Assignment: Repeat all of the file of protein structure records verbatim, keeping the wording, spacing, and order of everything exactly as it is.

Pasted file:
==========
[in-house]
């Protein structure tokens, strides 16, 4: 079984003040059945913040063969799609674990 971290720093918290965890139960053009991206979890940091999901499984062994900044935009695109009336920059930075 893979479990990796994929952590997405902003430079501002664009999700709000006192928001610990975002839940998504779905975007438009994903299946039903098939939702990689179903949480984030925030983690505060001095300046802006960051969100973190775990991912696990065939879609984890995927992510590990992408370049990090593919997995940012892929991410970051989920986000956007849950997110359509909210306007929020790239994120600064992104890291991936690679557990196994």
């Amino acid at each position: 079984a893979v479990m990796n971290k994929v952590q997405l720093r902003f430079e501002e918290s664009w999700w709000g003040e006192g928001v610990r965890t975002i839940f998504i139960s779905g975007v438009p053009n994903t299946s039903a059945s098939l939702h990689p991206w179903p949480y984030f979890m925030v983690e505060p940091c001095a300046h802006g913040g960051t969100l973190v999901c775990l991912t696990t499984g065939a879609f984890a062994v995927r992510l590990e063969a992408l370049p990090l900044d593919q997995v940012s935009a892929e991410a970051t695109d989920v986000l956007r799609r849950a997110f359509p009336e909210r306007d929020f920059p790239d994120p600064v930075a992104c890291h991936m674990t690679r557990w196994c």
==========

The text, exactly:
[in-house]
């Protein structure tokens, strides 16, 4: 079984003040059945913040063969799609674990 971290720093918290965890139960053009991206979890940091999901499984062994900044935009695109009336920059930075 893979479990990796994929952590997405902003430079501002664009999700709000006192928001610990975002839940998504779905975007438009994903299946039903098939939702990689179903949480984030925030983690505060001095300046802006960051969100973190775990991912696990065939879609984890995927992510590990992408370049990090593919997995940012892929991410970051989920986000956007849950997110359509909210306007929020790239994120600064992104890291991936690679557990196994």
């Amino acid at each position: 079984a893979v479990m990796n971290k994929v952590q997405l720093r902003f430079e501002e918290s664009w999700w709000g003040e006192g928001v610990r965890t975002i839940f998504i139960s779905g975007v438009p053009n994903t299946s039903a059945s098939l939702h990689p991206w179903p949480y984030f979890m925030v983690e505060p940091c001095a300046h802006g913040g960051t969100l973190v999901c775990l991912t696990t499984g065939a879609f984890a062994v995927r992510l590990e063969a992408l370049p990090l900044d593919q997995v940012s935009a892929e991410a970051t695109d989920v986000l956007r799609r849950a997110f359509p009336e909210r306007d929020f920059p790239d994120p600064v930075a992104c890291h991936m674990t690679r557990w196994c």